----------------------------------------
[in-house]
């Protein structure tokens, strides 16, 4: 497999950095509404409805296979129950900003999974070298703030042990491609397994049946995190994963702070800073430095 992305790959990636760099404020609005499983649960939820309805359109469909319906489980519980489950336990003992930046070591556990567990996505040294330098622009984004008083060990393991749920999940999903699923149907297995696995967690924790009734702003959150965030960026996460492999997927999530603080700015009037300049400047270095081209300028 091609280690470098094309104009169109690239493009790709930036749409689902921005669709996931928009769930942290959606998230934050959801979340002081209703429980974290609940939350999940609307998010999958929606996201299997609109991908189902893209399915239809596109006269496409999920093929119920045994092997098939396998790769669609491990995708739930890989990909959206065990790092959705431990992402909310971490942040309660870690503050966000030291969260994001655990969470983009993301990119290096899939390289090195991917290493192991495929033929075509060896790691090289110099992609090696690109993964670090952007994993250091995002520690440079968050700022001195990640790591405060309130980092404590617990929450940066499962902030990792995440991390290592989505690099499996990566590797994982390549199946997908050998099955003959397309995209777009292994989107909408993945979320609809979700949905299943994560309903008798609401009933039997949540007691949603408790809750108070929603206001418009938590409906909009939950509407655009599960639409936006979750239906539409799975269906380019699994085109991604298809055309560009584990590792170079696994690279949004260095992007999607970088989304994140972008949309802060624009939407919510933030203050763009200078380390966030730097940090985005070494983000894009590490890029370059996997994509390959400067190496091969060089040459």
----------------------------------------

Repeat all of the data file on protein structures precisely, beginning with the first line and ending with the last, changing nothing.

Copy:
[in-house]
């Protein structure tokens, strides 16, 4: 497999950095509404409805296979129950900003999974070298703030042990491609397994049946995190994963702070800073430095 992305790959990636760099404020609005499983649960939820309805359109469909319906489980519980489950336990003992930046070591556990567990996505040294330098622009984004008083060990393991749920999940999903699923149907297995696995967690924790009734702003959150965030960026996460492999997927999530603080700015009037300049400047270095081209300028 091609280690470098094309104009169109690239493009790709930036749409689902921005669709996931928009769930942290959606998230934050959801979340002081209703429980974290609940939350999940609307998010999958929606996201299997609109991908189902893209399915239809596109006269496409999920093929119920045994092997098939396998790769669609491990995708739930890989990909959206065990790092959705431990992402909310971490942040309660870690503050966000030291969260994001655990969470983009993301990119290096899939390289090195991917290493192991495929033929075509060896790691090289110099992609090696690109993964670090952007994993250091995002520690440079968050700022001195990640790591405060309130980092404590617990929450940066499962902030990792995440991390290592989505690099499996990566590797994982390549199946997908050998099955003959397309995209777009292994989107909408993945979320609809979700949905299943994560309903008798609401009933039997949540007691949603408790809750108070929603206001418009938590409906909009939950509407655009599960639409936006979750239906539409799975269906380019699994085109991604298809055309560009584990590792170079696994690279949004260095992007999607970088989304994140972008949309802060624009939407919510933030203050763009200078380390966030730097940090985005070494983000894009590490890029370059996997994509390959400067190496091969060089040459």